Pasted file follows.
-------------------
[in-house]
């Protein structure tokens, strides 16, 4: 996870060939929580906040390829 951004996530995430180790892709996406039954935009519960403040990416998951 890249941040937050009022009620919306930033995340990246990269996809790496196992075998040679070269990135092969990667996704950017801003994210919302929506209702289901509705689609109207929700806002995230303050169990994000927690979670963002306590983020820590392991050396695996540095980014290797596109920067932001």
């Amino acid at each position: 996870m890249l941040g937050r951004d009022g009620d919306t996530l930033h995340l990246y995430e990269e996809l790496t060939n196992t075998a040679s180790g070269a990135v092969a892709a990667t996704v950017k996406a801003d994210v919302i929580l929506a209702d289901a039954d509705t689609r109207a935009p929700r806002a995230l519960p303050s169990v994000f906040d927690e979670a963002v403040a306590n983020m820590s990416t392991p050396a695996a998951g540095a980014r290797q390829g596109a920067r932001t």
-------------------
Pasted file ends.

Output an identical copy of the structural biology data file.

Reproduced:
[in-house]
């Protein structure tokens, strides 16, 4: 996870060939929580906040390829 951004996530995430180790892709996406039954935009519960403040990416998951 890249941040937050009022009620919306930033995340990246990269996809790496196992075998040679070269990135092969990667996704950017801003994210919302929506209702289901509705689609109207929700806002995230303050169990994000927690979670963002306590983020820590392991050396695996540095980014290797596109920067932001």
């Amino acid at each position: 996870m890249l941040g937050r951004d009022g009620d919306t996530l930033h995340l990246y995430e990269e996809l790496t060939n196992t075998a040679s180790g070269a990135v092969a892709a990667t996704v950017k996406a801003d994210v919302i929580l929506a209702d289901a039954d509705t689609r109207a935009p929700r806002a995230l519960p303050s169990v994000f906040d927690e979670a963002v403040a306590n983020m820590s990416t392991p050396a695996a998951g540095a980014r290797q390829g596109a920067r932001t």